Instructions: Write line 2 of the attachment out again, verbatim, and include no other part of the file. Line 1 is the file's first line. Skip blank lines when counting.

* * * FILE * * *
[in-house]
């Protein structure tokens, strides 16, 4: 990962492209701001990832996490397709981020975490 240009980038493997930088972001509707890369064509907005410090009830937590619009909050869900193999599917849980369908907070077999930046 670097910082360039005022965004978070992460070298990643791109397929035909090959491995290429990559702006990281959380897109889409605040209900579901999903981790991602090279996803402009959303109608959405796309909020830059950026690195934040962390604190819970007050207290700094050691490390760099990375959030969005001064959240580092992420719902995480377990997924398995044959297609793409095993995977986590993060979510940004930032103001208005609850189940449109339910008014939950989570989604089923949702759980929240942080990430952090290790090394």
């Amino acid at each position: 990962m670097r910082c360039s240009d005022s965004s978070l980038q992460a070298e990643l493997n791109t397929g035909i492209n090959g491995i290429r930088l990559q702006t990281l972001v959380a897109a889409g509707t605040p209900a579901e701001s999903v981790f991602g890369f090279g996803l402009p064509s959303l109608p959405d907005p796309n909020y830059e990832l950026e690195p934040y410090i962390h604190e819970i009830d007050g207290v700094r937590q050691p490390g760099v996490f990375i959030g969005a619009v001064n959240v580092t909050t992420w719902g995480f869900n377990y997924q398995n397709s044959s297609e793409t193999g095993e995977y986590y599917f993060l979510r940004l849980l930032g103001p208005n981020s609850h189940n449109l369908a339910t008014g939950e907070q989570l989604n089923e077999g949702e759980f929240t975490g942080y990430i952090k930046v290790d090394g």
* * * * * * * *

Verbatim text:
């Protein structure tokens, strides 16, 4: 990962492209701001990832996490397709981020975490 240009980038493997930088972001509707890369064509907005410090009830937590619009909050869900193999599917849980369908907070077999930046 670097910082360039005022965004978070992460070298990643791109397929035909090959491995290429990559702006990281959380897109889409605040209900579901999903981790991602090279996803402009959303109608959405796309909020830059950026690195934040962390604190819970007050207290700094050691490390760099990375959030969005001064959240580092992420719902995480377990997924398995044959297609793409095993995977986590993060979510940004930032103001208005609850189940449109339910008014939950989570989604089923949702759980929240942080990430952090290790090394």